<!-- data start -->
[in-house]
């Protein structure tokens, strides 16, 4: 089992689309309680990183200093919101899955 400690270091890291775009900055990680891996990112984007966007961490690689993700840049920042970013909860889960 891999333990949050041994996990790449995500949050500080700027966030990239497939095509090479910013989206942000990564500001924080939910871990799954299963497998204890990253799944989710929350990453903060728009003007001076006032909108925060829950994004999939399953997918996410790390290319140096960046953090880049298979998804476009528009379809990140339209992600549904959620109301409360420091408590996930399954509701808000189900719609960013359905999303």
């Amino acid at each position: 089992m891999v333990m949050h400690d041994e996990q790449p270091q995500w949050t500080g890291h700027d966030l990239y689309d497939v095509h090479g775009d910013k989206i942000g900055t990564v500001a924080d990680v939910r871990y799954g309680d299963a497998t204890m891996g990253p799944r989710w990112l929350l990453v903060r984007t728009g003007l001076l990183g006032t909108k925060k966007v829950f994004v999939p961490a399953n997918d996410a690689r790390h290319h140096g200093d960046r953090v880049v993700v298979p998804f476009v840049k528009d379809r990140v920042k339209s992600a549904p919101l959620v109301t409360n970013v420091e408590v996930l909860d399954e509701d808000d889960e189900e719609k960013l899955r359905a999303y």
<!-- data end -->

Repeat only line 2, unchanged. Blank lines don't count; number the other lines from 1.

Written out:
């Protein structure tokens, strides 16, 4: 089992689309309680990183200093919101899955 400690270091890291775009900055990680891996990112984007966007961490690689993700840049920042970013909860889960 891999333990949050041994996990790449995500949050500080700027966030990239497939095509090479910013989206942000990564500001924080939910871990799954299963497998204890990253799944989710929350990453903060728009003007001076006032909108925060829950994004999939399953997918996410790390290319140096960046953090880049298979998804476009528009379809990140339209992600549904959620109301409360420091408590996930399954509701808000189900719609960013359905999303």